Who Has Authority to Hire the Corporate Lawyer?

Only the "governing authority" of a business entity may hire a lawyer. That means the board of directors at a noticed meeting for a corporation. The managers at a noticed meeting for an LLC; or the members in a member-managed company. Retaining counsel and instituting litigation are board-level decisions. A majority must make the decision.

Continue reading

10 Ways Texas Lawyers Malpractice With Minority Shareholder Rights

Texas law governing minority shareholder rights is complex and full of traps for the unwary. Texas lawyers get it wrong every day--frequently exposing their clients to further liability. Here are ten mistakes never to make.

1. Advising clients that Shareholder Oppression law is dead.

Many Texas lawyers believe that the Ritchie v. Rupe opinion, in which the Texas Supreme Court eliminated the shareholder oppression doctrine as a legal remedy, declared open season on minority shareholders, and these lawyers mistakenly advise majority shareholders that there is no legal penalty for oppressive conduct or dissuade minority shareholders from bringing valid claims. These lawyers simply have not read the opinion very carefully. The Texas Supreme Court overruled the Shareholder Oppression doctrine, not because minority shareholders had no rights, but because the doctrine was deemed unnecessary. During the 150 years preceding the advent of the shareholder oppression doctrine, Texas courts had developed robust legal protection for minority shareholders. All of those cases are still good law. Beginning in late 1980s, Texas appellate courts distilled the legal principles in those earlier cases into a single doctrine combined with a forced buy-out remedy. That doctrine was overruled but not the legal rights and duties on which it was based.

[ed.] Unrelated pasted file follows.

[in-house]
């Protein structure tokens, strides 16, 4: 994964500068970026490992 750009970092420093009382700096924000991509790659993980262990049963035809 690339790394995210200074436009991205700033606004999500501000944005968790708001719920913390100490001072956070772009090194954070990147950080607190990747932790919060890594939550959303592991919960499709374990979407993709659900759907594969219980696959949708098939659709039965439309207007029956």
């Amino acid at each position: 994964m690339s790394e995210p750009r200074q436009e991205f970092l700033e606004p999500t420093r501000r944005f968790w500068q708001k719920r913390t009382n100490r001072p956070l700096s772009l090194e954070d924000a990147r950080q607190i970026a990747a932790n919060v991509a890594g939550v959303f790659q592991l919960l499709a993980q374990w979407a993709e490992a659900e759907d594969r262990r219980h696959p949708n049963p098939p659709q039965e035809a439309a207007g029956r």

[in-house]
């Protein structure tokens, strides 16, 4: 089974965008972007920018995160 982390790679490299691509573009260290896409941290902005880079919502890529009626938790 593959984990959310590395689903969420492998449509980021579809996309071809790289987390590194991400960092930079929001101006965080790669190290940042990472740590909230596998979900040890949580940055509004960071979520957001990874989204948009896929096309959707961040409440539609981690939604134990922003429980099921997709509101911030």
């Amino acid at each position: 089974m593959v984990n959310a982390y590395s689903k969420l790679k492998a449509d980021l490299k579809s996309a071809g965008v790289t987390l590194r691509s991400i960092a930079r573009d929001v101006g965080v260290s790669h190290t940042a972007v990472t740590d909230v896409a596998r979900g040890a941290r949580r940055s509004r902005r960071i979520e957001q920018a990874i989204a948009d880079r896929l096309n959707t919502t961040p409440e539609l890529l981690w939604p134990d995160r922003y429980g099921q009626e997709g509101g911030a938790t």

2. Advising clients that the exercise of majority rule makes an action legal.